Oct 2002 Table of Contents

EDITOR’S PAGE

Escapist Medicine



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Fam Pract Manag. 2002 Oct;9(9):12.

“I just want to practice medicine.” I can’t begin to count the number of times I’ve heard that comment over the years – often enough from doctors who say it in an injured tone, with the implied follow-up, “Is that too much to ask?” They actually seem to think it is a reasonable expectation.

If what they meant was, “I just want to be able to run my own medical practice,” I might think differently. But they don’t. The physician who utters this statement in all seriousness really means, “I just want to be left alone to take care of patients. I want the boundaries of my professional life to be the walls of the exam room, and I don’t want to have to worry about making money, paying bills, managing staff, following regulations or dealing with insurance hassles.” Is that too much to ask? Yes. In fact, it is fatuously unrealistic.

Escape attempts

One major theme of the 1990s in medicine was escapism. Think back to the early part of the decade, when integration was the big thing. “If I join a [PHO, IPA or any other three-letter acronym of your choice], I’ll be free to just practice medicine, and I’ll have someone else take care of the rest.” That worked well, didn’t it?

Move on to the latter part of the decade, when the same hope for nirvana led hundreds and hundreds of doctors to help build pyramids for the physician practice management companies. “If I sell my practice to a PPMC, I’ll be free to just practice medicine, and I’ll have real pros to take care of the rest.” Sure.

The lesson these experiences should teach us is this: Managing your own practice is difficult, but having someone else manage it is worse.

I am not saying that every family physician should be chief in charge of managing his or her practice. That would imply universal solo practice, and not everyone is cut out for solo practice – although Sanford Brown, MD, makes an appealing case for it in this issue (“Ten Reasons to Be a Self-Employed Family Physician and Ten Ways to Do It,” page 41). What I am saying is that the physician who abdicates responsibility for everything outside the realm of the clinical encounter is living in a fool’s paradise. Correction: Nothing in medicine today is anyone’s paradise. He or she has a foolish vision of paradise – the equivalent of a little boy’s dream of being able to live exclusively on ice cream.

But the ice cream diet doesn’t work, and not just because your mother told you that you had to finish your vegetables before dessert. Actually, I suspect that there’s a law of nature lying deep under here – one that says eating brussels sprouts is what makes eating ice cream possible. But we don’t have to dig that deep. Just think of the most successful, productive, smooth-running, well-liked family practice you know of – one with satisfied physicians, staff and patients – and ask whether the physicians in the practice manage to escape responsibility for management.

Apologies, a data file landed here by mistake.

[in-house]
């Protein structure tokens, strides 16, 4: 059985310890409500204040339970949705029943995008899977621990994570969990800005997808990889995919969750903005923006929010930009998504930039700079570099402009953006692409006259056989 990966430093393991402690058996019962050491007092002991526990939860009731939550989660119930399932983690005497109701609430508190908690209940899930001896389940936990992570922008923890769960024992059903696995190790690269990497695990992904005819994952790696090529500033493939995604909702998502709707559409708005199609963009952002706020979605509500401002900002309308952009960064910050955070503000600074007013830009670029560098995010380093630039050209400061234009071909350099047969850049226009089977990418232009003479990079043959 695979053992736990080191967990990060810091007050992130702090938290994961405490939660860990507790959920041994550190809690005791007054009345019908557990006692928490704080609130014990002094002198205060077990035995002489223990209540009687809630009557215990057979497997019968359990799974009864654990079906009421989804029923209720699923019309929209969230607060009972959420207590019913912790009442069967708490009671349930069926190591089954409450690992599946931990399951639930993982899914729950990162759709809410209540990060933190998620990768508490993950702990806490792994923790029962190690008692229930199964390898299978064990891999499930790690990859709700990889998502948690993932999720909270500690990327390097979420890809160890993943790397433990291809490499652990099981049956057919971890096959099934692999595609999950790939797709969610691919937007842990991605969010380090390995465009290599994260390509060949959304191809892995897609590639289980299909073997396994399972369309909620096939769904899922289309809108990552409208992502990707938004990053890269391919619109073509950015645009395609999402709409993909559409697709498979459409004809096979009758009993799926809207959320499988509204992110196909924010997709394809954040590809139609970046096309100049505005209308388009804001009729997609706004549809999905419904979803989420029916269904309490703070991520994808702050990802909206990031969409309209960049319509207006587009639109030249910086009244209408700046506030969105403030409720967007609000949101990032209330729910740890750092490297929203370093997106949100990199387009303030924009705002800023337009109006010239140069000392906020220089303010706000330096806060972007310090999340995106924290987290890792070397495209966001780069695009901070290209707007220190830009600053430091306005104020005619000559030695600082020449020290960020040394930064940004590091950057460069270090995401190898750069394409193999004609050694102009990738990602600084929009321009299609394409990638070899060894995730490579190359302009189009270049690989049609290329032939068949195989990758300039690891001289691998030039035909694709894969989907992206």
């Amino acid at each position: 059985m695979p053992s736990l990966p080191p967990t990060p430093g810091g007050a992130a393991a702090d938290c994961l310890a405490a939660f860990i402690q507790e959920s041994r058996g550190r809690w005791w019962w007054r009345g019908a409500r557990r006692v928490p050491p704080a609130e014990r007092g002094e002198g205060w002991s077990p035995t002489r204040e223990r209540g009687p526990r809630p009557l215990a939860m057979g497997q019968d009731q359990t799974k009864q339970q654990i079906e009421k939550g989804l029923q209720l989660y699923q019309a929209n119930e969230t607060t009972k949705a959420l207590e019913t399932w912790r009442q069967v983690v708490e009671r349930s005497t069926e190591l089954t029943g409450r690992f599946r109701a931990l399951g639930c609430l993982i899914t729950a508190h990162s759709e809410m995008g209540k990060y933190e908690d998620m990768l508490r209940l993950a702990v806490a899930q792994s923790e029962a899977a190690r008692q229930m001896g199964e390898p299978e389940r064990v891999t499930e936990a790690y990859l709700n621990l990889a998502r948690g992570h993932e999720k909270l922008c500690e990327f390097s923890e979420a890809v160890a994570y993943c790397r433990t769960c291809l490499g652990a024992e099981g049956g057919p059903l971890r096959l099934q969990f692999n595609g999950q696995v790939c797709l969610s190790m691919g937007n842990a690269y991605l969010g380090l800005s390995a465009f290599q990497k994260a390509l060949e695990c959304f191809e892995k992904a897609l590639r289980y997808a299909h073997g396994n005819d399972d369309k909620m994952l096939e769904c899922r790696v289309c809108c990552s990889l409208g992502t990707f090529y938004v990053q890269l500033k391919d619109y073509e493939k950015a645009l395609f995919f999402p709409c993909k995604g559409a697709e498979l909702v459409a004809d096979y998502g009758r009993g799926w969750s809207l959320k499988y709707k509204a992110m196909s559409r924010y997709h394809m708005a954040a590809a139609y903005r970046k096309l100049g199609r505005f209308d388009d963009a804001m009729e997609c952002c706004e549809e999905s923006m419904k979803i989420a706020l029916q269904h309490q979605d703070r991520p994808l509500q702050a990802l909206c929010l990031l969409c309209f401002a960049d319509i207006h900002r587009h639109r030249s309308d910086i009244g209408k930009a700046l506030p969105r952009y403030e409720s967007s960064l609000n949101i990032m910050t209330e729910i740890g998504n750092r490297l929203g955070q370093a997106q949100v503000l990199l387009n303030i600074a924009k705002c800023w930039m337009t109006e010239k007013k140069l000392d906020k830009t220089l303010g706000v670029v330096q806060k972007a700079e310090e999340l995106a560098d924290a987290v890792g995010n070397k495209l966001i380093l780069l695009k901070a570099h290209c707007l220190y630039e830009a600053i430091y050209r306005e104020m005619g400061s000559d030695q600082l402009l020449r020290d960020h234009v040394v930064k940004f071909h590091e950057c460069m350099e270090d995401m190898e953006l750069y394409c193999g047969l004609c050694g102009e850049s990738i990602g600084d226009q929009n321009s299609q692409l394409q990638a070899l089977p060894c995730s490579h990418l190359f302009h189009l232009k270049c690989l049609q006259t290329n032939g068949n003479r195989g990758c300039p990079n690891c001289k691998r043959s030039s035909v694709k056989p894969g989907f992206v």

Digging in

Of course, your getting involved in management is not a sure-fire cure for all that ails your practice. For one thing we’re a long way from Eden now, and the health care system may be farther away from the Garden than much of the rest of life. For another, getting involved in management without knowing what you’re doing is a recipe for disaster. There’s not much we can do about the first problem beyond recognizing that it’s better to be engaged with the world than to attempt escape. But you can do something about the second problem.

Learn how to manage, and learn to at least appreciate the managerial viewpoint. Read books. Read journals (yes, including FPM). Take courses, such as the AAFP’s “Fundamentals of Management.” Get an MBA, if you want to go that far. Whatever it takes, you need to know management. And if you’ve never met a manager you didn’t dislike; if the whole idea of management leaves you cold, don’t just thank God you’re a physician rather than a manager. Think seriously about the possibility that the problem may lie within you.

Whether you are employed or self-employed, you can be constructively involved in the way things run. If you’re not involved, things may run you over. The next time you find yourself thinking, “I just want to practice medicine,” think again: “I just want to do what I can to make sure my practice of medicine is successful for everyone involved.” That way, you’ll at least have a fighting chance.

Robert Edsall is editor-in-chief of Family Practice Management.

Conflicts of interest: none reported.

Send comments to fpmedit@aafp.org.


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